New York World's Fair 1939. Color poster.

New York World’s Fair 1939. Color poster.

The Print Room at the Library Company of Philadelphia is a very organized place. Each box is labeled and lovingly tucked back into its proper slot after a research session. Each drawer is carefully inventoried and organized by subject matter, size, and accession number. However, there are still corners of the Print Room where mysterious objects lurk, waiting to be discovered, studied, and processed. Not only do these graphic works provide stunning examples of prints, maps and photographs, they also give us a glimpse into history.


One such resident of the so called Mystery Drawers is this poster advertising the 1939 World’s Fair in New York. Its vibrant colors leap off the page, saturated blues and yellows demanding the viewer’s attention. In the lithographic print, a young woman stands in the foreground, her cap at a jaunty angle, her cheeks rosy and her arm raised in an enthusiastic gesture. Behind her is a large building, its white façade lit by colorful fireworks. It is composed of two giant structures: a three sided obelisk called the Trylon and a sphere almost 200 feet in diameter called the Perisphere. The pair, also known as Theme Center, were used in all kinds of promotional material and came to symbolize the Fair’s “World of Tomorrow” theme. Inside the Perisphere was a model of “Democracity”, a united, organized city of the future. This optimistic view was reflected throughout the Fair and can also be seen in the Library Company’s 1939 poster. The woman smiles and raises her arm as if welcoming in the bright new day ahead of her, volunteering to do her part in the World of Tomorrow.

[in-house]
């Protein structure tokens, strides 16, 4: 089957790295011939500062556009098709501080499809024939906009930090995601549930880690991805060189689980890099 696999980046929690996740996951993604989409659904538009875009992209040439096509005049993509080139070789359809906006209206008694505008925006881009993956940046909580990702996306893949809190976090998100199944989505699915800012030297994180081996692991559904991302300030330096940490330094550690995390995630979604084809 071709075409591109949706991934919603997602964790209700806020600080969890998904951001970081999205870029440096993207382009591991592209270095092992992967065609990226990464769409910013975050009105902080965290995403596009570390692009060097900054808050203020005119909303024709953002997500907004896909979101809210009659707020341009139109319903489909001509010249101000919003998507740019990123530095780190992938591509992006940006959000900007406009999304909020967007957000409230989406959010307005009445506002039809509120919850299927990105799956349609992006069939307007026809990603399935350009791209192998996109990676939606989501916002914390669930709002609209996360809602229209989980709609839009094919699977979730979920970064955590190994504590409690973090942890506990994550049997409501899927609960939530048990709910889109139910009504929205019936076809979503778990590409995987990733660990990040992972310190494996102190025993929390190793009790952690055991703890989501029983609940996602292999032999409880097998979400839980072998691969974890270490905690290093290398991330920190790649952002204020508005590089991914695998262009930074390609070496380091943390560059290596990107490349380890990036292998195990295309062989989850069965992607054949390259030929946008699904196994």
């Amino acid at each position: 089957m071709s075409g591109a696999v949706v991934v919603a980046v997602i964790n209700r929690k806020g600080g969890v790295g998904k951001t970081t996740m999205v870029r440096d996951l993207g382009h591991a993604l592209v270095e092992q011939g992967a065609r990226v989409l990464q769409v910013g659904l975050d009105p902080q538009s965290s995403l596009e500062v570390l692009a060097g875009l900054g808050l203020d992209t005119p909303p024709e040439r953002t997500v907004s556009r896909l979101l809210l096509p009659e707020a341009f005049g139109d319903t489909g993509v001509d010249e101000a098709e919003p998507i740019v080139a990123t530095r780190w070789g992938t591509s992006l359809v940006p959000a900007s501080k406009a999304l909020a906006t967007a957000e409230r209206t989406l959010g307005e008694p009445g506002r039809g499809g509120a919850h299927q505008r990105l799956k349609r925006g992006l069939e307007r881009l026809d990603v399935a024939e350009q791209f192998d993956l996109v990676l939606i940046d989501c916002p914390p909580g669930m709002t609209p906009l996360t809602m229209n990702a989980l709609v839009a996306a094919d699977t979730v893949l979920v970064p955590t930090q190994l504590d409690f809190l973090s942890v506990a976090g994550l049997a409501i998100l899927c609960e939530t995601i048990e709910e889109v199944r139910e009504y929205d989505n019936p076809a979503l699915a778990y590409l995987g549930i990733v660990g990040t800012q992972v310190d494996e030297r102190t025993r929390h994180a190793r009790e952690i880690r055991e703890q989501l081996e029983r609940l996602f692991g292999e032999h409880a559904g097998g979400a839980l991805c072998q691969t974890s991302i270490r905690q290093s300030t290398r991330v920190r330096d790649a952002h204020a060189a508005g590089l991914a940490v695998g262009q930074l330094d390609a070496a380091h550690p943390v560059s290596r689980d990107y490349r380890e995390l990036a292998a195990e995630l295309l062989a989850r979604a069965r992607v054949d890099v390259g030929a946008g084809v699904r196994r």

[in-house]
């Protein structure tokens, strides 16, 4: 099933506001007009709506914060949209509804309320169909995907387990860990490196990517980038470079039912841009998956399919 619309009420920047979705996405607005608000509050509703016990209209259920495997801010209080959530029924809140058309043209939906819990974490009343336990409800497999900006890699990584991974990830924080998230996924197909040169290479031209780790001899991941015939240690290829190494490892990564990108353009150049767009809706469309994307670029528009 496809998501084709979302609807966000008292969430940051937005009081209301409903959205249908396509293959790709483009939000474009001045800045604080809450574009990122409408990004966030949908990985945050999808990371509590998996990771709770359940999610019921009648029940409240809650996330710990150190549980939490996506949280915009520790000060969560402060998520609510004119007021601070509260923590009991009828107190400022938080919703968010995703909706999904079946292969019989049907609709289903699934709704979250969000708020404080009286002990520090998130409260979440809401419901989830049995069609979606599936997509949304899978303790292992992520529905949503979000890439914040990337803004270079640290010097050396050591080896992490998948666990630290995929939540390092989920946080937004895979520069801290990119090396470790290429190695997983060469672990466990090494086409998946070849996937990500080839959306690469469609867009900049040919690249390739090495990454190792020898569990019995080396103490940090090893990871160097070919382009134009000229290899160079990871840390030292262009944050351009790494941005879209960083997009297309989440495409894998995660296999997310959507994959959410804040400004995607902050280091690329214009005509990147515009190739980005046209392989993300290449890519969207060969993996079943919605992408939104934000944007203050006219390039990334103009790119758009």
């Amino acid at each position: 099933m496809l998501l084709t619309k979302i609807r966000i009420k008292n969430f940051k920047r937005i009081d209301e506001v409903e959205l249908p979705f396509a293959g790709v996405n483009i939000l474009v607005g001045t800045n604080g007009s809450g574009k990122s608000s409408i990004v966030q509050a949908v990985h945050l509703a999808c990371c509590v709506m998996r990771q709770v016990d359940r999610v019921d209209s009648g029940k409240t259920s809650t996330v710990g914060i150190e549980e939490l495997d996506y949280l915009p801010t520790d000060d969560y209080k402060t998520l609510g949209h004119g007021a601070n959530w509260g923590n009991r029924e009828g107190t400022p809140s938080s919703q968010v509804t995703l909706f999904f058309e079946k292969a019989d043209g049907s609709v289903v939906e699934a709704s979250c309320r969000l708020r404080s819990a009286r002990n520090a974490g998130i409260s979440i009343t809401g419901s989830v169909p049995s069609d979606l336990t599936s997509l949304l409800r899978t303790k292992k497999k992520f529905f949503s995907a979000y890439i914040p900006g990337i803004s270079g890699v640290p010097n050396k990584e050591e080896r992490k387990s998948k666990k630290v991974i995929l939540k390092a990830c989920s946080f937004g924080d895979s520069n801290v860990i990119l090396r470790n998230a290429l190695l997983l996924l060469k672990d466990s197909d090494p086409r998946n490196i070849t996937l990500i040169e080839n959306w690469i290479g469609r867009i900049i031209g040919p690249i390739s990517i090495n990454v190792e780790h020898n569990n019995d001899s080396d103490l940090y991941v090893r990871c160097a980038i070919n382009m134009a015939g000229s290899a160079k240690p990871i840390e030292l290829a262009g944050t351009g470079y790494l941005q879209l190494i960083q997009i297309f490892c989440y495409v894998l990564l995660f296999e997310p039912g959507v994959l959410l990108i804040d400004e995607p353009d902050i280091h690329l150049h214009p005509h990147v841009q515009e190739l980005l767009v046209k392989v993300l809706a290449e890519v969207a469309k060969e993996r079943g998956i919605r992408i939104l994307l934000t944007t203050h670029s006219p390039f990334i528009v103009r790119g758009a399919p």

However, the Fair’s forward-looking focus took a turn with the outbreak of World War II. The hope for a peaceful, unified future stood in contrast with the horrors of war, just as the bright colors and optimistic message of the poster would seem increasingly disparate from the growing tension in Europe. As the war progressed, nations represented at the Fair were wiped off the map. For example, the Czechoslovakian contingent defied Germany, who had annexed their nation in March, 1939, and went ahead with their pavilion at the Fair. Many of their exhibitions were confiscated by the Nazis and by consequence the Czech pavilion was unfinished when the Fair opened. Even in 1939, the effects of war were palpable. In his review of the Fair, American poet John Peale Bishop wrote a somber description of the Soviet pavilion: “The effect of the whole is like that of a tomb, one of those impressive tombs which in almost every country after the last war were erected about an Unknown Soldier. No man is buried under the flagstones of the courtyard; and yet I am not so sure that there is not something dead there. It is hope that lies dead.”


By 1940, the Fair was in its second season and its theme had been changed to “Peace and Freedom.” Rather than futuristic exhibitions like the Trylon and Perisphere, nostalgic historical exhibitions and the amusement area became the most popular areas of the Fair. The happy World of Tomorrow shown in the Library Company’s poster depicted a fair that no longer existed and a future whose existence seemed almost impossible at the outset of WWII.


Alison Van Denend
IFPDA Foundation Curatorial Intern, Summer 2014


John Peale Bishop. “World’s Fair Notes.” The Kenyon Review 1 no. 3 (Summer 1939): 239-50. JSTOR.
Marco Duranti. “Utopia, Nostalgia and World War at the 1939-40 New York World’s Fair.” Journal of Contemporary History 41, no. 4 (October 2006): 663-83. JSTOR.
Helen A. Harrison. “Stuart Davis’s World of Tomorrow.” American Art 9, no. 3 (Autumn 1995): 96-100. JSTOR.


The Library Company of Philadelphia
1314 Locust St., Philadelphia, PA 19107
TEL 215-546-3181 FAX 215-546-5167
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